So, yes, it is extremely difficult to strike this kind of balance. At times, the pressure is overwhelming and it definitely affects the quality of my work. At other times, I feed off its energy and actually create better work. In the end, I generally don't complain about the conditions and try not to always be so goal oriented. That's one of the reasons I enjoy photographing in nature. Even if I don't return home with a single satisfying image, I can still take solace in the time I was able to spend outdoors. And when I'm being paid to shoot, I am extremely grateful for the opportunity to earn a living at something I love so much.


At February 27, 2008 at 5:43:00 PM EST, Anonymous Anonymous said...

Yehoshua, well put!

On the mundane side, do you find that the available camera automation out there (auto-focus, auto-exposure, other bells and whistles) interferes with your type of compositional creativity, fosters it, or some of each depending on the situation? Also, do you feel there is any point at which electronic manipulation of the image after the shot becomes a form of falsification?

At February 27, 2008 at 11:24:00 PM EST, Blogger Neil Harris said...

Very interesting and great photo's on your site/photo blog.

At March 3, 2008 at 7:00:00 PM EST, Anonymous Anonymous said...

Hi Bob,

I'm fond of saying that digital has done for photography what email has done for communication. There has been a serious dumbing-down to the point where most of the people I meet set their cameras on automatic and never acquire any more knowledge of how to use it. I use the opposite approach, which is to shoot all the time in manual mode. Many pros prefer to use a priority mode, either for aperture or shutter speed, but by sticking to full manual, I force myself to think through every shot. This slows me down a tiny bit, but what I lose in time I make up for, I think, in quality. I do rely on a few automated features, such as autofocus and the spot metering option, but even these I use selectively to enhance my results, and never blindly as a permanent setting.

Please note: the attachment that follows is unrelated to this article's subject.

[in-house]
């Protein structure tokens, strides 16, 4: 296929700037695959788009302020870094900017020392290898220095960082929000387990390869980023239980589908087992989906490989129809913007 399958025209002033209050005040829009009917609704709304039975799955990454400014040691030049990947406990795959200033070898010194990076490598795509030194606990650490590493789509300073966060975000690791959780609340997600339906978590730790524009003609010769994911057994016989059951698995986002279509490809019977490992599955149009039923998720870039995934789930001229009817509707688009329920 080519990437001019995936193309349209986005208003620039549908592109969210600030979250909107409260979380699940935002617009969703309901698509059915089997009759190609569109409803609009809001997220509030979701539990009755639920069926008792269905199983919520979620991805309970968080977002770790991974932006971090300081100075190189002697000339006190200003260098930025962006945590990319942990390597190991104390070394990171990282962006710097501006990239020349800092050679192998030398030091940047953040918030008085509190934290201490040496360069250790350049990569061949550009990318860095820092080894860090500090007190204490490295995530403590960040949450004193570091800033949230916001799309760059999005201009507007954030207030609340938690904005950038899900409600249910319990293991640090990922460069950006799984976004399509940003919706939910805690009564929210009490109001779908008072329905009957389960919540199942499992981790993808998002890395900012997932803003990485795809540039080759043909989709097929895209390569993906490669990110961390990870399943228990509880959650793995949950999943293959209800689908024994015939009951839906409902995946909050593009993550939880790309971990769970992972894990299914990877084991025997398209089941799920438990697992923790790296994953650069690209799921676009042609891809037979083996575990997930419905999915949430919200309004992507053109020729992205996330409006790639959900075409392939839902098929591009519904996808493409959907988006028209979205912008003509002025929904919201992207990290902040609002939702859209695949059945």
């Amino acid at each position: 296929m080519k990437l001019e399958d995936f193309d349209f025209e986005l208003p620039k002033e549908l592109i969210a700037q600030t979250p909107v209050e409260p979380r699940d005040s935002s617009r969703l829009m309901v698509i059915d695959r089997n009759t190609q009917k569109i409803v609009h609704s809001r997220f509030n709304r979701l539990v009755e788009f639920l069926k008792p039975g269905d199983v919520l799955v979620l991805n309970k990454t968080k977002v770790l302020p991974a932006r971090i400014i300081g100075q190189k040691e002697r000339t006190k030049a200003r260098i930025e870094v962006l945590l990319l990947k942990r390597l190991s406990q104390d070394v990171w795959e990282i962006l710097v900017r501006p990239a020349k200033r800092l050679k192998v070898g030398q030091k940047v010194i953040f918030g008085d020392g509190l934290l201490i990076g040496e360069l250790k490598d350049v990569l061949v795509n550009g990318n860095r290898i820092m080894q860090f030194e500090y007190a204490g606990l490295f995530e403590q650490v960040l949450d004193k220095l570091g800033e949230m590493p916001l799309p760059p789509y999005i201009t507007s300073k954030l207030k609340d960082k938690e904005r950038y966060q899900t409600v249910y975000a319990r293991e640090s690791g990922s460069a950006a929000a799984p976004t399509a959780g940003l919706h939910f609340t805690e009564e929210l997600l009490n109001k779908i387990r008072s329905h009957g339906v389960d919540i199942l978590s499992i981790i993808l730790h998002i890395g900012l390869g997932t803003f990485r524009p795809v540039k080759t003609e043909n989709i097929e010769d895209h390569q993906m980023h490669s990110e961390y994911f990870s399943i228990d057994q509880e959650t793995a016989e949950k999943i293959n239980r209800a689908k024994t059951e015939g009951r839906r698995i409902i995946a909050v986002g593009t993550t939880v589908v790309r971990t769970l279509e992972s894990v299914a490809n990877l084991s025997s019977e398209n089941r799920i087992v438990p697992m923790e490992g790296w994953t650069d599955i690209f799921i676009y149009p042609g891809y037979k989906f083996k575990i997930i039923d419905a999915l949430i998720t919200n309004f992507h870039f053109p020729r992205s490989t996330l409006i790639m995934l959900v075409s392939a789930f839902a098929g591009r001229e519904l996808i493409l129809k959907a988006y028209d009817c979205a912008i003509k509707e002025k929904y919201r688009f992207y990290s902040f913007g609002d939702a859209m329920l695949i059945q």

To answer your second question, I have to fall back on the answer given by one of my mentors, the late Galen Rowell, who sometimes had to defend his use of filters to the critics who claimed he was manipulating reality. Galen's goal was always to get film to respond as closely as possible to what the human eye was seeing. Since film is much more limited than the human eye, he often used filters, such as the split-density filter, to compensate for these limitations. I call myself a photo realist, which means I don't alter the content of my images at all. On rare occasions, I may remove a piece of litter from a scene or a small, manmade object, but generally if those obstructions exist, the photograph doesn't work for me and I won't shoot it in the first place. However, this does not mean I won't work over the image after it's shot to improve contrast and color, for example. But even these corrections are done only to bring the final image closer to how my eyes perceived the original scene.

For those photographers who would call themselves artists, I don't think there is such a thing as falsification. I don't think we can accuse Van Gogh of falsifying his landscapes by adding swirls to his brushstrokes. Likewise with photographers in the digital age, where the creative possibilities are infinite. The only time you can claim something as false is when the artist claims it is untouched but has in fact manipulated the result. Otherwise, its just our own unique, personal vision, no matter how far we may take it from "reality."